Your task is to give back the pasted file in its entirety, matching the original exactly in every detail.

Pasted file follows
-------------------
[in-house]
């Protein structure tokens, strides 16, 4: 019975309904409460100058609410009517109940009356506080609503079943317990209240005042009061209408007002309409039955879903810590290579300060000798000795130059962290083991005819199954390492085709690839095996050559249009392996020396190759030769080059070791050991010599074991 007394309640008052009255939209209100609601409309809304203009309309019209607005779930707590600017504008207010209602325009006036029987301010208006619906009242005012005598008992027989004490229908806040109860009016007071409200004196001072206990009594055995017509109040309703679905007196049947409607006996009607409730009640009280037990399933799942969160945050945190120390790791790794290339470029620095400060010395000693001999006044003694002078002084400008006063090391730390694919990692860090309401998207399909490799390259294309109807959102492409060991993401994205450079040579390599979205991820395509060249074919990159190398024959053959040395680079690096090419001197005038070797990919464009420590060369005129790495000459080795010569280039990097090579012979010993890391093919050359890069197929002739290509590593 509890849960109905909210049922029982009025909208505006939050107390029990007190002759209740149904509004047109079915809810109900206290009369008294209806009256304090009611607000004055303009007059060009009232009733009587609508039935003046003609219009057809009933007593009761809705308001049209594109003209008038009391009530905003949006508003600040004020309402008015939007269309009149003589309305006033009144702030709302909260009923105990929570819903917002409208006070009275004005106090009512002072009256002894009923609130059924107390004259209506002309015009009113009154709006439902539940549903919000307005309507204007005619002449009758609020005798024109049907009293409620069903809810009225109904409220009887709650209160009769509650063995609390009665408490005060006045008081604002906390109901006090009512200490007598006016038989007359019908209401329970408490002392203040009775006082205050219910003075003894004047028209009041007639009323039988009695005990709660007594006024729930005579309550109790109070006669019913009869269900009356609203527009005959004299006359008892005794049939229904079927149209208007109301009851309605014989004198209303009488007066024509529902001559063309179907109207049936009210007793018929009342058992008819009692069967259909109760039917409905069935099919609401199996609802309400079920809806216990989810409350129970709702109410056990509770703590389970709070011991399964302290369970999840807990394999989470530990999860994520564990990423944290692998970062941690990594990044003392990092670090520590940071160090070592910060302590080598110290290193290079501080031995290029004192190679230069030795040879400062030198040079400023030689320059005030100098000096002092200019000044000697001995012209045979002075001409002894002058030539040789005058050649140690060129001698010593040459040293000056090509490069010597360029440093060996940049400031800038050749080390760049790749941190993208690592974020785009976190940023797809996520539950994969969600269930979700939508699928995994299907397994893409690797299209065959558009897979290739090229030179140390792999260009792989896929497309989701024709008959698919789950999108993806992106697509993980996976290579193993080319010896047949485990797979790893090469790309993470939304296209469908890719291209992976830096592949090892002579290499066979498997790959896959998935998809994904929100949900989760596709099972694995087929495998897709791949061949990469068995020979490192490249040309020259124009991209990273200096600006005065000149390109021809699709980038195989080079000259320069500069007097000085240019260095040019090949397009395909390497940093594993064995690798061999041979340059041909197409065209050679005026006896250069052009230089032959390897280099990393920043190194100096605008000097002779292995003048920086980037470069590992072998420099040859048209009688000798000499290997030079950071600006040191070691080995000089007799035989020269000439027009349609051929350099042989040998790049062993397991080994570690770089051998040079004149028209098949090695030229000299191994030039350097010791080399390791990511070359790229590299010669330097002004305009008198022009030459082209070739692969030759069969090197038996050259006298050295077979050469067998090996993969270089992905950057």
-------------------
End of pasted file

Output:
[in-house]
């Protein structure tokens, strides 16, 4: 019975309904409460100058609410009517109940009356506080609503079943317990209240005042009061209408007002309409039955879903810590290579300060000798000795130059962290083991005819199954390492085709690839095996050559249009392996020396190759030769080059070791050991010599074991 007394309640008052009255939209209100609601409309809304203009309309019209607005779930707590600017504008207010209602325009006036029987301010208006619906009242005012005598008992027989004490229908806040109860009016007071409200004196001072206990009594055995017509109040309703679905007196049947409607006996009607409730009640009280037990399933799942969160945050945190120390790791790794290339470029620095400060010395000693001999006044003694002078002084400008006063090391730390694919990692860090309401998207399909490799390259294309109807959102492409060991993401994205450079040579390599979205991820395509060249074919990159190398024959053959040395680079690096090419001197005038070797990919464009420590060369005129790495000459080795010569280039990097090579012979010993890391093919050359890069197929002739290509590593 509890849960109905909210049922029982009025909208505006939050107390029990007190002759209740149904509004047109079915809810109900206290009369008294209806009256304090009611607000004055303009007059060009009232009733009587609508039935003046003609219009057809009933007593009761809705308001049209594109003209008038009391009530905003949006508003600040004020309402008015939007269309009149003589309305006033009144702030709302909260009923105990929570819903917002409208006070009275004005106090009512002072009256002894009923609130059924107390004259209506002309015009009113009154709006439902539940549903919000307005309507204007005619002449009758609020005798024109049907009293409620069903809810009225109904409220009887709650209160009769509650063995609390009665408490005060006045008081604002906390109901006090009512200490007598006016038989007359019908209401329970408490002392203040009775006082205050219910003075003894004047028209009041007639009323039988009695005990709660007594006024729930005579309550109790109070006669019913009869269900009356609203527009005959004299006359008892005794049939229904079927149209208007109301009851309605014989004198209303009488007066024509529902001559063309179907109207049936009210007793018929009342058992008819009692069967259909109760039917409905069935099919609401199996609802309400079920809806216990989810409350129970709702109410056990509770703590389970709070011991399964302290369970999840807990394999989470530990999860994520564990990423944290692998970062941690990594990044003392990092670090520590940071160090070592910060302590080598110290290193290079501080031995290029004192190679230069030795040879400062030198040079400023030689320059005030100098000096002092200019000044000697001995012209045979002075001409002894002058030539040789005058050649140690060129001698010593040459040293000056090509490069010597360029440093060996940049400031800038050749080390760049790749941190993208690592974020785009976190940023797809996520539950994969969600269930979700939508699928995994299907397994893409690797299209065959558009897979290739090229030179140390792999260009792989896929497309989701024709008959698919789950999108993806992106697509993980996976290579193993080319010896047949485990797979790893090469790309993470939304296209469908890719291209992976830096592949090892002579290499066979498997790959896959998935998809994904929100949900989760596709099972694995087929495998897709791949061949990469068995020979490192490249040309020259124009991209990273200096600006005065000149390109021809699709980038195989080079000259320069500069007097000085240019260095040019090949397009395909390497940093594993064995690798061999041979340059041909197409065209050679005026006896250069052009230089032959390897280099990393920043190194100096605008000097002779292995003048920086980037470069590992072998420099040859048209009688000798000499290997030079950071600006040191070691080995000089007799035989020269000439027009349609051929350099042989040998790049062993397991080994570690770089051998040079004149028209098949090695030229000299191994030039350097010791080399390791990511070359790229590299010669330097002004305009008198022009030459082209070739692969030759069969090197038996050259006298050295077979050469067998090996993969270089992905950057």